The cytology of pleural fluid was negative for malignant cells. The patient improved with antibiotic therapy. Blood, sputum and pleural fluid cultures were all negative. He required one more thoracentesis and after that was discharged home with oral antibiotic therapy. The patient is scheduled to see his primary care physician in 2 weeks and will have a follow-up CXR in 3 months.

Final diagnosis

Massive Left-Sided Pleural Effusion due to Pneumonia.

Using ultrasonography to identify a site for diagnostic thoracentesis is associated with significantly lower risk of pneumothorax, than using the physical exam for site selection.


Pleural Effusion. eMedicine.
Diagnostic Approach to Pleural Effusion in Adults. Am Fam Phys, Vol. 73 No. 5, April 1, 2006.
Pleural effusions: evaluation and management. CCJM, 2005 (PDF).
Pleural effusion from Oxford handbook of clinical medicine By Murray Longmore, Ian B. Wilkinson, Supraj R. Rajagopalan.

Published: 04/11/2005
Updated: 03/09/2009


  1. I would like to know if the scar of a pulmonary parahilar could be removed. It had been 11 years since the patient was diagnosed with pleural effusion and underwent procedure to remove mucus on the affected area. If so, how long will it take to completely remove the scar and what are the medicines to be taken.

    1. Sorry, but I don't think the scar can be removed, it can lead to be COPD, is it right?

  2. i would just want to know if this massive pleural effusion could lead to a lung cancer..
    is it possible?

    1. i think f pleural effusion is due to bacterial infection or due to tuberculosis it can't lead to lung cancer.

  3. Rodelyn,

    A pleural effusion does not lead to lung cancer.

    Lung cancer can lead to a pleural effusion.

  4. how did you jump to the conclusion of Pneumonia as the cause of the effusion??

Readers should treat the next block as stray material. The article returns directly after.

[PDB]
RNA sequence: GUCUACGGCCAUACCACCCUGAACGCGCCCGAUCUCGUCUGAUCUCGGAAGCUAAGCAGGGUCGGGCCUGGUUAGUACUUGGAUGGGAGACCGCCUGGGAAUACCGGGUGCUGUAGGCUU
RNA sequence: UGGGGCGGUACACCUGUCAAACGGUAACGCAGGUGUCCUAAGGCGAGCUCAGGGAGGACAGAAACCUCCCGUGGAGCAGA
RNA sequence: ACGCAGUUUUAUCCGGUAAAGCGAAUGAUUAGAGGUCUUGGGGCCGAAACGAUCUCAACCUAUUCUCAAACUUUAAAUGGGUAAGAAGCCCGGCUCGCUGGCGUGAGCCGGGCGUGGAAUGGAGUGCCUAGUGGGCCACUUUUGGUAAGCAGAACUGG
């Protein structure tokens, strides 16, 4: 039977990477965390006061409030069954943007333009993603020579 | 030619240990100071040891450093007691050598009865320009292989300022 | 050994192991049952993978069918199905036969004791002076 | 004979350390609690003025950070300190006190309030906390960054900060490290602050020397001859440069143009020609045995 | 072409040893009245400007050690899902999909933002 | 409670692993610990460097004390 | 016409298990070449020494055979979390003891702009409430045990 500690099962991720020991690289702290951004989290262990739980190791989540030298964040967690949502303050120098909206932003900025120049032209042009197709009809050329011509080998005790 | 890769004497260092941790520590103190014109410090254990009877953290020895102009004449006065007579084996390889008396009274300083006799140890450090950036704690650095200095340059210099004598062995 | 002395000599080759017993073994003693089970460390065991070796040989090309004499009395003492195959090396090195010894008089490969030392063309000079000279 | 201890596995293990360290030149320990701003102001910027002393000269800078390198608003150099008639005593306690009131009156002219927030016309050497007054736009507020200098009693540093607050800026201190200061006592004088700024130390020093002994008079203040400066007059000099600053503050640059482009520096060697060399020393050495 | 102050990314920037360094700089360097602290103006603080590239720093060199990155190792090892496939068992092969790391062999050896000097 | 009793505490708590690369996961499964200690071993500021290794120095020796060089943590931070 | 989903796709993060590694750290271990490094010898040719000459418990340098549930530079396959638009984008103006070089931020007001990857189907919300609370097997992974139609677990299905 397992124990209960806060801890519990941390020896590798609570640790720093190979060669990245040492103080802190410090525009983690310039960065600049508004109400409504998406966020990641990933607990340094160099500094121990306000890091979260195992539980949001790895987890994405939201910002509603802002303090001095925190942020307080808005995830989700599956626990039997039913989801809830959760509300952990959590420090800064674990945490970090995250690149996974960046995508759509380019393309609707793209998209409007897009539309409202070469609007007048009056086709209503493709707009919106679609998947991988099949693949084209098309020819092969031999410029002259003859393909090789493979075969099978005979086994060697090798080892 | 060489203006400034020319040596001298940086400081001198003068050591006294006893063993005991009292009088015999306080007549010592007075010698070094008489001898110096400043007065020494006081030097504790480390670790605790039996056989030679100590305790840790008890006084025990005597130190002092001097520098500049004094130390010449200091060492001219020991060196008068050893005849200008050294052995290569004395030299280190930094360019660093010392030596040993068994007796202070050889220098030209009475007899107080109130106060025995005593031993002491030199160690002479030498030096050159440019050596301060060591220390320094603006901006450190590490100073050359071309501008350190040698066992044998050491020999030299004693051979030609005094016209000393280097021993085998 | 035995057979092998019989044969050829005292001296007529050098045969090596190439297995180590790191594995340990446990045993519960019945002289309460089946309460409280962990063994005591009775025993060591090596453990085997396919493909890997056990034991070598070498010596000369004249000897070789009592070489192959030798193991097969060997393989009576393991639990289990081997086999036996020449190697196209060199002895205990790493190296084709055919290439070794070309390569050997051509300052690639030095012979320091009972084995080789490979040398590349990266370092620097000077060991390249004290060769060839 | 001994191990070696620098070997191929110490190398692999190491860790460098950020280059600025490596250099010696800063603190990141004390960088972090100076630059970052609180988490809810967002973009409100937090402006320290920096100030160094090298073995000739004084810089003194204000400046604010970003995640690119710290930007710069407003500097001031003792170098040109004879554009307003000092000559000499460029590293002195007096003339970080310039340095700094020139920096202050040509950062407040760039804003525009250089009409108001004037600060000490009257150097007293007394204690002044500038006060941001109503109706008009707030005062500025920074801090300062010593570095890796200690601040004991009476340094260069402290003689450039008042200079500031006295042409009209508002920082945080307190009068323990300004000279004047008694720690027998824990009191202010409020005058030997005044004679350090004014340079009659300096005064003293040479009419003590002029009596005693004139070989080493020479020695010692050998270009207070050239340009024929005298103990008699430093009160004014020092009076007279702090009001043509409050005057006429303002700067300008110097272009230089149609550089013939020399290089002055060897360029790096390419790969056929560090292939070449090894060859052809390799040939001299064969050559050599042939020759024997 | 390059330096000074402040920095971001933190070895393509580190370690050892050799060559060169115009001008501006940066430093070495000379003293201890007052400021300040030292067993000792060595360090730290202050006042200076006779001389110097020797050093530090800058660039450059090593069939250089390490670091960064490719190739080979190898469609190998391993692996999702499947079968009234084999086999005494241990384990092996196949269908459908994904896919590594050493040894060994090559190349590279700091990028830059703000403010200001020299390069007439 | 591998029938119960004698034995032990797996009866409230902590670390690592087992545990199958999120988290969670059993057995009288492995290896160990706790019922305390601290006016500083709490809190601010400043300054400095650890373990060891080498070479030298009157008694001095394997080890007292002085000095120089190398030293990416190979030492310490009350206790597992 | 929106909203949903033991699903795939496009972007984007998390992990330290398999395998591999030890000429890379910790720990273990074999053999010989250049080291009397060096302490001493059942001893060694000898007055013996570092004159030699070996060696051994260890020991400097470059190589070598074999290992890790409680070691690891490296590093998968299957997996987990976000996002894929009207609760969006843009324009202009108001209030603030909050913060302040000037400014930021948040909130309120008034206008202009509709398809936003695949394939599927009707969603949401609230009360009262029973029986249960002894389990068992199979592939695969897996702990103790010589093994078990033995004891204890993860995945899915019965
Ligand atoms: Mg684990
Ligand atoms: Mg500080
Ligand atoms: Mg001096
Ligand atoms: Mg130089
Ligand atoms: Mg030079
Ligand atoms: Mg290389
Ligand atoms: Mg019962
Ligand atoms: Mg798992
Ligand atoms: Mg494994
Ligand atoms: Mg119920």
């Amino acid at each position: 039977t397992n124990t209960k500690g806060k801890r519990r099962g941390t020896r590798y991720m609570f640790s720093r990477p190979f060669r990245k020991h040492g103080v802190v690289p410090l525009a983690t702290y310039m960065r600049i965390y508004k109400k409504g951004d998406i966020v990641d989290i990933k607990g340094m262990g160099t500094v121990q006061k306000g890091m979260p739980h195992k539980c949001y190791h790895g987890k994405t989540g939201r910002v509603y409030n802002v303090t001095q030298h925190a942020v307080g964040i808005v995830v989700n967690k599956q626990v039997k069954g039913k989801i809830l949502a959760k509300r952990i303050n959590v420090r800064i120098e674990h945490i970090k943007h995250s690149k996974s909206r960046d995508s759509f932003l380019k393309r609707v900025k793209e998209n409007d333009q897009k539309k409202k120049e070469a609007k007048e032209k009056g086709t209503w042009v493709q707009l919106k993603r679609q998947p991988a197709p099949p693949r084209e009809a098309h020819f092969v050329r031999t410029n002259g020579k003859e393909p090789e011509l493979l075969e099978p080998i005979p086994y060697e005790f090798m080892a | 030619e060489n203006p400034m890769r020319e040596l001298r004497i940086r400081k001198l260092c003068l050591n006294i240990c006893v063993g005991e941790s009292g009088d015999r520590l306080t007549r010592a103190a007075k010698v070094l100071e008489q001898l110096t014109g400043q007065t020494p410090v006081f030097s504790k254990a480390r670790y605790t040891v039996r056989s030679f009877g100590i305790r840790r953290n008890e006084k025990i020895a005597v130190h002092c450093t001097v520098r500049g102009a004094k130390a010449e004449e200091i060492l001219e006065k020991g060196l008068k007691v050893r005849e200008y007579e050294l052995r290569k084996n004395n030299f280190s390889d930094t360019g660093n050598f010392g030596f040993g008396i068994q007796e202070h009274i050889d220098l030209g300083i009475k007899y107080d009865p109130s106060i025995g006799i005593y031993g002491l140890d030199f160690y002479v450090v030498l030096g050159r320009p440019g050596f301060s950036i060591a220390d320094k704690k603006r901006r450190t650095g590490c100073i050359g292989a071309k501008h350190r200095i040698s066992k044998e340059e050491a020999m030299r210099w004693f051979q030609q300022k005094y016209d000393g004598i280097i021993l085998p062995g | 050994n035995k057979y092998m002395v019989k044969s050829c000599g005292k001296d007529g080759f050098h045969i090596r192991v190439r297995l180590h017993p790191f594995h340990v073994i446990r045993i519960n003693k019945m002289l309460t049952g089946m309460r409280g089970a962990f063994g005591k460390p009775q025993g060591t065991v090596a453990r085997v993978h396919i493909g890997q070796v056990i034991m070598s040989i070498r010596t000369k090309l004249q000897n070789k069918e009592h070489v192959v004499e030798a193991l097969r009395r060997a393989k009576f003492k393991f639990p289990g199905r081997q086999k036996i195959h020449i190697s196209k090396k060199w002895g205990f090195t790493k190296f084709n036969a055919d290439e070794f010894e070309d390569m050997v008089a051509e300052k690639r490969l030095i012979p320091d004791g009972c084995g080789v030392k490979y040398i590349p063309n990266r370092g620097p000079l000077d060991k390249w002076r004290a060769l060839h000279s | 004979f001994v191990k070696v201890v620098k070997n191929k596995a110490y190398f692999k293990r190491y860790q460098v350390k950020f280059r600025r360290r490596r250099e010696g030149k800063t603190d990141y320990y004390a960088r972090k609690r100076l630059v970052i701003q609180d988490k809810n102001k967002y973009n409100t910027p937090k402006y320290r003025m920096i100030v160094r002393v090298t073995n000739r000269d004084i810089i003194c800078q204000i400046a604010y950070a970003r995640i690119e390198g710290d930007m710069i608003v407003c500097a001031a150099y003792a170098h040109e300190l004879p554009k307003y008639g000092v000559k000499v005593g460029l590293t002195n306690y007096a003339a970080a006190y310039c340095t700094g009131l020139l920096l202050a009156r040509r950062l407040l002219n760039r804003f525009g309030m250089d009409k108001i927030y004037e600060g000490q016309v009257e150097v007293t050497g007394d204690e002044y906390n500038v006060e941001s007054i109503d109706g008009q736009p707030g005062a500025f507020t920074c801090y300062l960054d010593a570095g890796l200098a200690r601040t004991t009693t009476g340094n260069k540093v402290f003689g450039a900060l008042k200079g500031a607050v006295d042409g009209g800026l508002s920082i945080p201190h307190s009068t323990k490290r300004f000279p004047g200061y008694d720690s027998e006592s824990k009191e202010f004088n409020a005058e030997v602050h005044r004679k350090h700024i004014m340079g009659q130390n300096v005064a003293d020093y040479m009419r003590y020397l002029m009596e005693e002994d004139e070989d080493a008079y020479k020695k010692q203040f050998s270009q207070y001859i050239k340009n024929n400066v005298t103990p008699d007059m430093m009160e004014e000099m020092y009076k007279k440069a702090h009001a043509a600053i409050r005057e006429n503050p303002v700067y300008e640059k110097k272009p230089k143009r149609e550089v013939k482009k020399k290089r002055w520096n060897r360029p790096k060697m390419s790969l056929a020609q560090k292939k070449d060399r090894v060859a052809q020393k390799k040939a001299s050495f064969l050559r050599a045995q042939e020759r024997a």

5. Ahmed T.,

    Cytology was negative and he improved with antibiotic therapy. Pleural fluid was exudate which made the diagnosis of CHF unlikely. There was no "jumping to conclusion."

  6. may be it is worthwhile including ADA as well in the pleural fluid profile in view of the ethnic background. tuberculosis very commonly presents as large effusion.

  7. Re: "may be it is worthwhile including ADA as well in the pleural fluid profile"

    Not sure if this is warranted as part of the initial workup unless there is a clinical suspicion of TB....


    Tube 1: LDH, protein, amylase, triglyceride, glucose
    (10 mL).
    Tube 2: Gram stain, C&S, AFB, fungal C&S (20-60
    mL, heparinized).
    Tube 3: Cell count and differential (5-10 mL, EDTA).

    Syringe: pH (2 mL collected anaerobically,
    heparinized on ice).

    Bag or Bottle: Cytology.

    Source: Medicine, 2007 Edition, Paul D. Chan, MD, Peter J. Winkle, MD, Current Clinical Strategies Publishing.

  8. We frequently see pleural effusions with TB in immunodeficient patients in South Africa. In fact, very often a pleural effusion in the setting of HIV and weight loss or pyrexia is treated empirically with TB Rx. Response confirms diagnosis.